A R T I C L E S
a n d I N T E R V I E W S
"Ask Martin" Q&As -
I wanted to ask whether you have any plans to film a complete MTWA gig and release the performance as a DVD to be made available for fans to buy at gigs and through your online store?
Hiya Mole Man,
No plans as yet but I believe my manager is speaking to people about the idea. We will tell more when and if something is firmed up.
Martin (31 Dec 2007)
Regarding putting the band together, I was wondering if you considered or even asked any former Mk 1 - Mk 2 WA members namely Ted, Steve and Laurie if they'd be up for it? Now theres a line up!!
I would love to play on a stage again with my old mates but that was not practical for a variety of reasons, and I needed to find out if I was prepared to shlepp around playing in a rock band again at my somewhat senior age of life. As it's turned out I get on very well with my fellow band members, I enjoy driving to gigs and suprisingly I even quite enjoy moving gear in and out of gigs - "excercise" we call that. The only thing I have found to be a problem on occasion is hearing monitors for vocals owing to the pretty severe volume in some of the smaller venues. I don't think that my old mates Steve, Ted and Laurie would be keen to play some of the grimey little hovels that we have been performing in but I do actually enjoy it myself - it is rock 'n' roll in the raw. Hey, who knows maybe they can be persuaded to come out and play one day soon - I have suggested it to them, Andy also, but it remains to be seen if we can make it happen. Whatever the case, it is not very scientific and probably won't involve too many rockets.
Watch this pace maker
Martin (29 Dec 2007)
Not so much a question, but a bit of information further to one of your replies in the Q&A section. In your reply you mentioned that someone mentioned that you and Supertramp played a gig together, but you couldn't recall. The gig in question might have been the Reading Festival in 1975, albeit Supertramp were the penultimate act on the Saturday (just before Yes) and your good selves headlined and closed the event on the Sunday. I recall this because I and two mates travelled 1200 miles (round trip) from the north of Scotland just to see yourselves and the aforementioned bands. Happy days. By the way, great to see you playing WA stuff live again....might have to make another 1200 mile round trip soon I think ;-)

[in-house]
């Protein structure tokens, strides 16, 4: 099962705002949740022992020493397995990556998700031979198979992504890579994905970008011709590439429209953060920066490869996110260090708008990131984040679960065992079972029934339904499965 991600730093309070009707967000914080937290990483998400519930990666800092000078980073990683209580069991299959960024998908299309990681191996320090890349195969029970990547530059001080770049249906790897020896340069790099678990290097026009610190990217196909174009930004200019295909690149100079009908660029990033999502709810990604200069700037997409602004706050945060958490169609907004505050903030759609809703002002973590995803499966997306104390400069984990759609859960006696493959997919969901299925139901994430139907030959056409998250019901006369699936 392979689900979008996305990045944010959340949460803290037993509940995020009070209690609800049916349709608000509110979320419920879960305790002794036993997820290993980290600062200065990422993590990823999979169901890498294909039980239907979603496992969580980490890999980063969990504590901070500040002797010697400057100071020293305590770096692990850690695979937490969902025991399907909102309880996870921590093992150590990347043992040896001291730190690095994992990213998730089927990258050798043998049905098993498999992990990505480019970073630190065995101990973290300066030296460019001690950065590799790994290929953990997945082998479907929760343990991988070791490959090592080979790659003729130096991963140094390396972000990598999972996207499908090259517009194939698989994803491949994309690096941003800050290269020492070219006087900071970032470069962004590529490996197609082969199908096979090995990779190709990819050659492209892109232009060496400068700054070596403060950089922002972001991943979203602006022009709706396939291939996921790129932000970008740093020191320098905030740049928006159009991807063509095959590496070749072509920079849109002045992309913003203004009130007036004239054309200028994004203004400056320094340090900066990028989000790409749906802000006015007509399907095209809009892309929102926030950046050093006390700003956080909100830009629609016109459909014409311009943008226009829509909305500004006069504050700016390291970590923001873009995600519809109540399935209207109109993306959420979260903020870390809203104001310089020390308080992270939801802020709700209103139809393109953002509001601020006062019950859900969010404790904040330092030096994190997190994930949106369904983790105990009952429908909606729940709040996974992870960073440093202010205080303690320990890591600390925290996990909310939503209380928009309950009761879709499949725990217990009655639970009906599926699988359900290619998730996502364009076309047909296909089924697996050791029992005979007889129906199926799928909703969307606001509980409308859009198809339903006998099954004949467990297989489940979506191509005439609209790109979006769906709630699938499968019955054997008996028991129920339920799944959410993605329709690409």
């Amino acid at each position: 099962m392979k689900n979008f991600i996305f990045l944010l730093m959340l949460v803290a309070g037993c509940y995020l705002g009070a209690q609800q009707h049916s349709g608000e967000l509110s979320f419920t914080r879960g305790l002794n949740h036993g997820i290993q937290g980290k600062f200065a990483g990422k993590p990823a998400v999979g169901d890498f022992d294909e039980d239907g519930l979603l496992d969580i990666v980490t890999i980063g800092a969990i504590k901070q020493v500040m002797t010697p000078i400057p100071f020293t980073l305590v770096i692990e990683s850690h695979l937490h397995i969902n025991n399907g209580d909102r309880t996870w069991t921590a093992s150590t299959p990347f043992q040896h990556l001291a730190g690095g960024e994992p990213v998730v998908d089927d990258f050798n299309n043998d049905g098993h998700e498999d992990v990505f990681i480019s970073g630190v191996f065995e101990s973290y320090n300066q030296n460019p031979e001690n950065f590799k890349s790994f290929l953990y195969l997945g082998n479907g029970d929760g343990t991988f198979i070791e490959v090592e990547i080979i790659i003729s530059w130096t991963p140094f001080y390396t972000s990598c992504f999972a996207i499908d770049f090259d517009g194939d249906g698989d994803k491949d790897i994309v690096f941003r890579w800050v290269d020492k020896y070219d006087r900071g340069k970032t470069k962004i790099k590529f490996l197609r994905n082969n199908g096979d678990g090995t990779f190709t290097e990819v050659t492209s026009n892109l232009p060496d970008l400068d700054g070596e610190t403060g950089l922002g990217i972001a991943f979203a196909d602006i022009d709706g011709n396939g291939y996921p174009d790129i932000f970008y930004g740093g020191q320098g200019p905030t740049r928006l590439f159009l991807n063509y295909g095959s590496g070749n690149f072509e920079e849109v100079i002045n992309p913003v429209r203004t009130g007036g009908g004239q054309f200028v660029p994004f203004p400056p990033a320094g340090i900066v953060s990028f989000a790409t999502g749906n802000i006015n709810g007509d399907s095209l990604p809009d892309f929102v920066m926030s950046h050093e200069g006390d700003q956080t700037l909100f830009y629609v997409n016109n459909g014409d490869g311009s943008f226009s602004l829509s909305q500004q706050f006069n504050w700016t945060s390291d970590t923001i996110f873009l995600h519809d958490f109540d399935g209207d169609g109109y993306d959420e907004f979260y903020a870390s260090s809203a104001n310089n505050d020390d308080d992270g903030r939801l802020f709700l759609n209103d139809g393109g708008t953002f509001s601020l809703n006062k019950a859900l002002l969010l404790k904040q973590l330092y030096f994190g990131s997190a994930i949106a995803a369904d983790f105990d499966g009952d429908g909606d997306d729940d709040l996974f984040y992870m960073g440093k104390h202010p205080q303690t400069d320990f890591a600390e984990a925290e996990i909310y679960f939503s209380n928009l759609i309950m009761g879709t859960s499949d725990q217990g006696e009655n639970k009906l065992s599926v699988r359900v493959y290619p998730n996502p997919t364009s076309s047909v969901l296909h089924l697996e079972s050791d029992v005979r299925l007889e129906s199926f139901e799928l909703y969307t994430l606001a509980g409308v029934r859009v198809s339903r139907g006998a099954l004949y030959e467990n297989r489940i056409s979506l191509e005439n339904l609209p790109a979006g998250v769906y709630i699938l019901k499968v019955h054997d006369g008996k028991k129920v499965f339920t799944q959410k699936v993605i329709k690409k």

Thanks for the info. When you are at some of these gigs there are sometimes a lot of things going on backstage with managers, agents, fan club, etc and you don't always have the chance to watch other acts perform. I do remember Supertramp being on some shows here in the UK and in the US but I never actually got chance to watch them. Bear in mind we played alongside a hell of a lot of acts back then, some of 'em you get to enjoy, others not. Supertramp - lovely band, but I never got to find out.
Cheers, Martin (29 Dec 2007)
Come on Martin,
When are you going to do a gig in Glasgow? Get a move on man, I am getting decrepit and can't travel all over the UK anymore. The sooner you make it to Glasgow the better.
Hi Blue Nose,
I have great memories of Glasgow in particular, even on the street at 1am on a Sat night/Sunday morn. The Apollo was always a fantastic gig for us in the 70s but my agent tells me that the main gigs there are reluctant to book my band because they have always done business with Andy's band and his agent has intimated that they would no longer play there if he books me. I don't know how true or accurate this is, but people are naturally conservative when faced with a new risk - they tend to stick with the devil they know. If you get a chance, speak to the promoters up there and suggest that they give my band a whirl - we would be only too happy to come up and play for you.
In the early 80s Ray Weston played with my band as did Stuart McKenzie from East Kilbride and I have always loved playing with Glasgow musicians. We also had little Tam (originally with Alex Harvey) work with us for a long time. What more can I say except I need to go pour a wee glass of Ardbeg and then get horizontal.
Martin (13 Nov 2007)
We all know that "Rock 'n Roll Widow" is about a real-life event that occurred at a US gig. I am interested in knowing a bit more about what happened, why the guy was killed, what the band did (if the lyrics are accurate you carried on playing) and whether you ever met the widow. I have been a fan for something like forever (actually more like 35 years). The last time I saw you was about 1980 in a Mk II line-up at the Sunderland Mecca. So many thanks for some great music over years and for keeping the true spirit of WA alive!